David Mallett is one of America’s great singer/songwriters. His music career began at the ripe old age of 11, and as a teenager, he and his brother Will performed as The Mallett Brothers around Central Maine, covering country and folk standards. As a college student at the University of Maine, David found his voice as a songwriter. “Discovered” by Noel Paul Stookey, of Peter, Paul, and Mary fame, Mallett performed for a decade as a solo artist. He spent a stint in Nashville, and his songs have been recorded by Pete Seeger, Emmylou Harris, Marty Stuart, Kathy Mattea, Alison Krauss, and Hal Ketchum, among others. David Mallett has made his name and left his trail as a wordsmith.
The Horse I Rode In On is Mallett’s most recent release, and instead of his own songs, it is a stellar collection of takes on others’ songs. His warm country voice portrays, not the mountain hollows of Kentucky, but the rolling farmland and woods of the North Country, and easily handles these precious chestnuts, delivering a reverential tribute to the minstrels who influenced his own style. The result is a CD that I know I’ll listen to over and over until I’ve worn it out.
Mallett starts in with Bob Dylan’s Girl From The North Country , sung clearly and strongly. The song fades out with a tender harmonica and sweet lead guitar line. He moves on to Jack Clement’s They Covered Up The Old Swimming Hole, a nostalgic look back to a youth lost to progress. There’s an old farmhouse buried twenty feet beneath a rest area on I-90, and the swimming hole’s been filled in with mountains of concrete. Next comes a passionate rendition of Long Black Veil. Mallett sings it as if he wrote it. That’s what makes this CD so special. David Mallett has embraced these songs and made them his own, and one gets the feeling that he did that a long time ago.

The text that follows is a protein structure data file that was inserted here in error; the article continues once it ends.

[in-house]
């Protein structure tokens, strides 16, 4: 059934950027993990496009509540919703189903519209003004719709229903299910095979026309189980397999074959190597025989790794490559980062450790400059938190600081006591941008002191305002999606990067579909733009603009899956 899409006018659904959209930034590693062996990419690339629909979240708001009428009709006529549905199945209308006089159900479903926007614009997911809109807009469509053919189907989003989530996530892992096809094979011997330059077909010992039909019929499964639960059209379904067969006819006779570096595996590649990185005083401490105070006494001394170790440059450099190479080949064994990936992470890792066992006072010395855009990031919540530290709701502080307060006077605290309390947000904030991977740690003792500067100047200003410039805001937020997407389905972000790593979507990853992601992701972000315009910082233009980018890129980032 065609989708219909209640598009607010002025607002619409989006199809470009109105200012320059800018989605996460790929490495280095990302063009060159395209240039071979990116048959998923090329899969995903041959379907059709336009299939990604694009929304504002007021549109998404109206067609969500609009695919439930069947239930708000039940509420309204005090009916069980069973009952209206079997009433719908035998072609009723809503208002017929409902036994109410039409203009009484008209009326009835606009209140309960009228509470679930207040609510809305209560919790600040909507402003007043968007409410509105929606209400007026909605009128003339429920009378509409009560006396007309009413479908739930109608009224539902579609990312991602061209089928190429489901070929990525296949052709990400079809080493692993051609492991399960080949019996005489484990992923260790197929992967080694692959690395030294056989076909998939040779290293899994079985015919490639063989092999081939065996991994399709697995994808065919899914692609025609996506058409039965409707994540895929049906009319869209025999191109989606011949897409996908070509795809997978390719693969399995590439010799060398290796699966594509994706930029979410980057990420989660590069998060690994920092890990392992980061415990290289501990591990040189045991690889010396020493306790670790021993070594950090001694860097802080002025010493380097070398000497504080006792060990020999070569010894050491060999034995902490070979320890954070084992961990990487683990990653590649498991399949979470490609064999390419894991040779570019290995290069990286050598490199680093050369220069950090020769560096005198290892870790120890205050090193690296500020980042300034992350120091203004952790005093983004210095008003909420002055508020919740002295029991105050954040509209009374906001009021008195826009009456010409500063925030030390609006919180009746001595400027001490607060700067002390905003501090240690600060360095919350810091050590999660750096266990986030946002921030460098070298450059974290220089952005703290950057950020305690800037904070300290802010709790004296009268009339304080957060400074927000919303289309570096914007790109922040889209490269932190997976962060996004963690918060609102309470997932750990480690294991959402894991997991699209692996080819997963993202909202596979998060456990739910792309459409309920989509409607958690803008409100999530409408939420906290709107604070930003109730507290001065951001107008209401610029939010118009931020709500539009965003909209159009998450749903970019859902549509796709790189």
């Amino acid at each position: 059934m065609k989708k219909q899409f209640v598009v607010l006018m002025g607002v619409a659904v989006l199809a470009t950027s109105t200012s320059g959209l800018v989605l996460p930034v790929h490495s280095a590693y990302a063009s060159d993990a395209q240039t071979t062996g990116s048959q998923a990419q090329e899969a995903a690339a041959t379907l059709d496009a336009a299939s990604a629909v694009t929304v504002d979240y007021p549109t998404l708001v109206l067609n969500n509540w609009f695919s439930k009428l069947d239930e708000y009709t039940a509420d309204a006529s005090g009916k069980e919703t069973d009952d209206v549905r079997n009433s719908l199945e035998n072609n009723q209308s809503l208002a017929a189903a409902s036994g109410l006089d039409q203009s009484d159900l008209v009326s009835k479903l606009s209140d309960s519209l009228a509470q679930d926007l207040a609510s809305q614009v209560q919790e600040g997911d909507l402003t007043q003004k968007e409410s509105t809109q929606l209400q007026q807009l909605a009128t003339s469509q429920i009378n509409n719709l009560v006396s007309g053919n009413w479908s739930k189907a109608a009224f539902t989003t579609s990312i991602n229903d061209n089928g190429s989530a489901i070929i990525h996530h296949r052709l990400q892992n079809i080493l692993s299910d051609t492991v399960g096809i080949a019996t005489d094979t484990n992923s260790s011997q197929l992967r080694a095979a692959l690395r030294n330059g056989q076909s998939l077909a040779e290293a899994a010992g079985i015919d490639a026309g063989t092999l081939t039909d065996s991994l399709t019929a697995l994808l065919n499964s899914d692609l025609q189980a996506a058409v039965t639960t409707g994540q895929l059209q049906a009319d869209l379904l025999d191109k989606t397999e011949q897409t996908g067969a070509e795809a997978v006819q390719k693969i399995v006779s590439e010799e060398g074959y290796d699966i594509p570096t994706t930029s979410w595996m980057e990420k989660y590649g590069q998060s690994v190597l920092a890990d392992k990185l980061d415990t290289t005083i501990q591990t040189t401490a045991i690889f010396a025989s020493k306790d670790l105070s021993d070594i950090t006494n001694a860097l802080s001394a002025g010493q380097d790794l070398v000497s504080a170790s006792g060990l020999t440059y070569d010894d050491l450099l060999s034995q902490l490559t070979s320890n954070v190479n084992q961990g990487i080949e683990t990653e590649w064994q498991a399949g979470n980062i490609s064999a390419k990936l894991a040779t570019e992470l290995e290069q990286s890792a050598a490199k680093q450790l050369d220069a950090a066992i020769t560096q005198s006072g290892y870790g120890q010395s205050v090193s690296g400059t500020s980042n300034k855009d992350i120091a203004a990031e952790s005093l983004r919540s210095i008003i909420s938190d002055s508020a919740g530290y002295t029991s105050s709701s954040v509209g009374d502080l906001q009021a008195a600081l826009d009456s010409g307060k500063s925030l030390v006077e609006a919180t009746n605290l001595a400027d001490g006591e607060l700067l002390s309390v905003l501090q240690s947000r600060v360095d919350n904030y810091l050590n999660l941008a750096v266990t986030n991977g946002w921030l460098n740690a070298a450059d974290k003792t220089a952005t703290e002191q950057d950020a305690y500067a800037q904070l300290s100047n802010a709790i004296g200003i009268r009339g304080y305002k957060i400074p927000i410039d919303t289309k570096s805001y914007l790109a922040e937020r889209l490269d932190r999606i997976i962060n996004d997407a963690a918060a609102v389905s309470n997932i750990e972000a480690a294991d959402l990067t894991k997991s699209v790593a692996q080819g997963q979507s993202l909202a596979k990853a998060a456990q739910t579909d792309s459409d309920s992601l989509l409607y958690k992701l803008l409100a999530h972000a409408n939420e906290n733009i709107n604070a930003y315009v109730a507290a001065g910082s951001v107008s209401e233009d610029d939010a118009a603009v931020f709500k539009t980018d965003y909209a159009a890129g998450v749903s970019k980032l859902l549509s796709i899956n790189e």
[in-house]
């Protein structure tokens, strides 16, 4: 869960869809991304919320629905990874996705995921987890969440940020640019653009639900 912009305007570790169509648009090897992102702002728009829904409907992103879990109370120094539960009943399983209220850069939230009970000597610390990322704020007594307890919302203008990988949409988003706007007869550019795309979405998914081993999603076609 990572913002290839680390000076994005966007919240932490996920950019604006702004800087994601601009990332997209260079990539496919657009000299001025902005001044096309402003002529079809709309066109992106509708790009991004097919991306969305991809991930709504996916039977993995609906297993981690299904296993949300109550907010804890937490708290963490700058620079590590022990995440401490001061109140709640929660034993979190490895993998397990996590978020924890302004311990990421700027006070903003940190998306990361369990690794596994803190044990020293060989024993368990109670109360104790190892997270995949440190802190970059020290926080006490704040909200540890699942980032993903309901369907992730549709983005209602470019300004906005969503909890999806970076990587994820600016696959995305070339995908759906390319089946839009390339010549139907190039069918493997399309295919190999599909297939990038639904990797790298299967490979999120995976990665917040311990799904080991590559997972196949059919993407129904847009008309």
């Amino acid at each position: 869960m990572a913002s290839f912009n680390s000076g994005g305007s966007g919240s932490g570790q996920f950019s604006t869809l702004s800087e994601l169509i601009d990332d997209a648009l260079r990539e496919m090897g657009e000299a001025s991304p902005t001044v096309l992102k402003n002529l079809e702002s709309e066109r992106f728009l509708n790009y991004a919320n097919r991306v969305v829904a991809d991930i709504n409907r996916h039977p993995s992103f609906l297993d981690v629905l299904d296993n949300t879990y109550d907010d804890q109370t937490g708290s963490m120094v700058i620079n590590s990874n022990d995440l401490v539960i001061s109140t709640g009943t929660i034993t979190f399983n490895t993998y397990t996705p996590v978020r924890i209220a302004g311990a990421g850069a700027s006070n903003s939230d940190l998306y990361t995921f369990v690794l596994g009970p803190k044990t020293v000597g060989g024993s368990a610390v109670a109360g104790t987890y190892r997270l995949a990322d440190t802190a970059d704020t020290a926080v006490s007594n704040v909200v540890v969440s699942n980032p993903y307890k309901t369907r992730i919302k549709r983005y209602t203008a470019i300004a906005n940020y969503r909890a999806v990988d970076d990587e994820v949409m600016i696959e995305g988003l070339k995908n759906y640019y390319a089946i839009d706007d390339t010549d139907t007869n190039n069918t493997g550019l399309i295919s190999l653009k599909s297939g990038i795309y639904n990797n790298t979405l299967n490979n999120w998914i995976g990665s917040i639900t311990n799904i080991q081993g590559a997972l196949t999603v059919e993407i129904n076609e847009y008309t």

Stanley Lebowski’s The Wayward Wind has been covered by many artists, from Tex Ritter to Gogi Grant to Neil Young. Mallett presents it in his own form; heartfelt, for sure. Next up is Gordon Lightfoot’s Second Cup Of Coffee. It’s easy to picture the singer at a backwoods table, wrestling between the pot of coffee and a bottle of something stronger. David’s voice is wise and tender on How To Handle A Woman. Some singer/songwriters make up for lack of range by letting the notes slide into spoken word. Not so here. Mallett shows a hearty command of his own voice, with just a trace of vibrato. Jamaica Farewell is a welcomed addition to mix, and Mallet seems to slightly emphasize the word Maine when it comes up in the lyrics.
Paul Hampton and Hal David wrote Sea Of Heartbreak, and Don Gibson made it a hit in 1961. It’s been covered by many artists; Poco, The Kentucky Headhunters, even Roseanne Cash and Bruce Springsteen. It’s a timeless song of lost love and loneliness, and it comes across with new life on this recording.
The North Woods stay in focus with Bill Anderson’s Saginaw Michigan, followed by Kris Kristopherson’s haunting For The Good Times.
Listening to the closing track, Tombstone Ever Mile, got me a little choked up. It’s a song about the Potato hauling trucks that run from Aroostook County in Northern Maine down to market in Boston. I’ve run many an eighteen wheeler across those icy roads of backwoods Maine, New Hampshire, New Brunswick, and Vermont, so it really struck home. But more than that, it conjured up a beloved memory of sitting at table in a kitchen in Palmyra, Maine, staring out at the frozen landscape and the trucks in the yard, listening to a great unknown guitarist named Royce Temple play the song on his Gretch Country Gentleman, personally given to him by “Ol’ Chetty.” Play it again, won’t you please, David Mallett.
Throughout the CD, Mallett is backed by his longtime partner in crime, Mike Burd, on bass. Family members provide harmony vocals. His sons are making a name for themselves across the Americana scene as the Mallett Brothers Band, carrying on a family tradition to another generation of music fans. The Horse I Rode In On embodies the very best of North Country Music. Country without the twang, devoid of clichés, divulging hints of Irish, Celtic, and French Canadian roots. Thank you, David Mallett. You’ve presented us with a masterpiece.
You can hear more of David Mallett’s music, and find links to where to purchase this and other CDs by the artist at David’s website: http://davidmallett.com/music/